Dwayne Dopsie

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New Orleans vision

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New Orleans’ French Quarter is a heady, exotic sort of place that feels steamy, even in November on a day when it’s nippy. Best plan is to submit, get lost, drink beer, join in. Try to be at a certain point at a certain time and you’ll miss the best of what this unique neighbourhood has to offer which is spontaneity – someone in a bar breaking into song, a dancing bouncer, the light on a building, a passing oddball, a monstrous loping spiked stilt-walker bending down to pat a whining dog, a zydeco set.

It took me the first night to work that out. Arriving at 9pm to find you are the only sober people in 10 blocks, your hotel booking has been screwed up (by Orbitz) and the restaurant you’ve eventually chosen has just stopped serving didn’t help me feel the love. Bourbon Street is the loudest, the tackiest; live music BLASTS out of every door and, for all the multiple layers of culture, it’s got the feel of a stag or hen night destination – just missing the traffic cones. I couldn’t hear anything, found it overwhelming and confusing. However, I got up early and, aside from the late night-early morning revellers and locals walking dogs, had the place to myself – a chance to admire the backdrop – the architecture, the colours of the houses, their steps, shutters and their leafy and ornate balconies. You can imagine how life might have been here in the past, I thought to myself as a man in a leather skirt and bra walked past. I don’t think it’s changed much. The buildings are old, but so its tradition for eccentricity, energy, passions, noise.

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Bad hotel booking experience with Orbitz

Thanks Orbitz for screwing up a trip to New Orleans. What is the point of using a hotel booking company, if that hotel booking company can’t be depended on to book a hotel?

Here’s what happened. I booked a night at Hotel Saint Helene on Chartres St because I liked the look of the street, the newly renovated hotel and its rooms. I spent a lot of time reading reviews and comparing the merits of that hotel with others. I review hotels as part of my job, and I’m picky. This was the one that I liked, but I had my two runners-up. Book direct and it’ll cost you $199 for a queen, $259 for a balcony suite. Orbitz offered a great cut-price rate ($85 for a junior suite) so I booked through them 48 hours ahead of my stay. It actually wasn’t quite as good a deal once they’d added on their $11.44 booking fee (‘in exchange for the services we provide in facilitating your transaction with the hotel supplier’) but hey.  The main thing was being able to relax safe in the knowledge that I was in the hotel I wanted to be in, and the booking was secure.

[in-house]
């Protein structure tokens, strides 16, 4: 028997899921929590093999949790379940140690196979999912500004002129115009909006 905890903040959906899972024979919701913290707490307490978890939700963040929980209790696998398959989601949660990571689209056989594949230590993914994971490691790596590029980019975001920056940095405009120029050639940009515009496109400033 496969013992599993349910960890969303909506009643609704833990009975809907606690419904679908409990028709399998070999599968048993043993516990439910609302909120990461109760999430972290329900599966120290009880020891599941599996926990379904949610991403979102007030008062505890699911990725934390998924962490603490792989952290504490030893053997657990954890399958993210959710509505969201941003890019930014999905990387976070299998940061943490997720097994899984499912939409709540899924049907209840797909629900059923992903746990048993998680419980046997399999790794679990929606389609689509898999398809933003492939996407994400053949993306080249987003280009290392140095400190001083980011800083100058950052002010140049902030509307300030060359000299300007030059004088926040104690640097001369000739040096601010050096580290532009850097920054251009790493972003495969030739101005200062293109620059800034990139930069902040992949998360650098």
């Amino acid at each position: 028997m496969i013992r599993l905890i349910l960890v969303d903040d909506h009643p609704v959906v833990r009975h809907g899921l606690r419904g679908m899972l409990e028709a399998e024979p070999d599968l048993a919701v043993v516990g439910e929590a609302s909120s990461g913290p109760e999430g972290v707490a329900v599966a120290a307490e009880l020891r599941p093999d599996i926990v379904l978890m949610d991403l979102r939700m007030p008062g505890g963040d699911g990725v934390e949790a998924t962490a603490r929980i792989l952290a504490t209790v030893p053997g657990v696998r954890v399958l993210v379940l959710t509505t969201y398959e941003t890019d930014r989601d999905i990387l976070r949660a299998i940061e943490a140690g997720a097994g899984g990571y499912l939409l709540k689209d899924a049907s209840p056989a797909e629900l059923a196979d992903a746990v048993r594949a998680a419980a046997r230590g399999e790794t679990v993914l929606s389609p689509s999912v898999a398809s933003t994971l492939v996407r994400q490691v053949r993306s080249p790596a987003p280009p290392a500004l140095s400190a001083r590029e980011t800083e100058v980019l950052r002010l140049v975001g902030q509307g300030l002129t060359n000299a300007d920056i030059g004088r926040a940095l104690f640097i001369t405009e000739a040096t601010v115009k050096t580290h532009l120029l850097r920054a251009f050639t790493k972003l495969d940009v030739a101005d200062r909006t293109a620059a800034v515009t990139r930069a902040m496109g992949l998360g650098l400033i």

Except when we got to the hotel after a 7-hour drive and dragging the cases from the car, I was told the hotel was full and we’d been put in another one. According to the receptionist at the St Helene, Orbitz doesn’t have access to their up to date reservations and therefore there is nothing to prevent the company from selling rooms the hotel does not have. Apparently Orbitz had taken my money for a room without checking one was available  and charged a fee for the privilege. They had also, in the confirmation email, been very clear about the $96.64 I would be charged if I cancelled at any point.

I didn’t like the other hotel, its location or the room which was like a cell. And most of all I didn’t like Orbitz making an arbitrary decision for me about where I spent my money. Imagine if this approach to service was taken in restaurants: “Your choice of rare beef on a bed of rocket wasn’t available. You’re getting duck.’ Or online shopping: ‘Your choice of a black cocktail dress in size 10 wasn’t available. You’re getting a smock’.

Aside from coordinating the whole availability / booking thing which, after all, is their raison d’etre, here’s a couple of things Orbitz could have done:

1. They could have contacted me by email on the day the booking was made. After all, I made the booking online and Orbitz took my email details – surely that wasn’t just for their benefit? surely not to just to try and sell me stuff in the future? They could have used this prompt email to offer an apology, and the choice of an alternative – perchance with an upgrade for the inconvenience – at one of a choice of alternative, comparable, and crucially, available hotels.

2. They could have offered me the choice of a full refund. I might have preferred to visit Hotel St Helene on a different night than have my money used elsewhere.

3. They could have called me. Oh wait, they did! One voicemail two days after I made my reservation to say my hotel was fully booked and they were putting me at the sister hotel which I didn’t hear because I was already on my way.

4. This is more something they might have not done, which is to send me this:


Yes, well this is my feedback. And I really would question ‘your feedback helps us provide fellow travelers with a positive travel experience’. That can’t always be the case, and it would be better if feedback was used to help service companies provide them.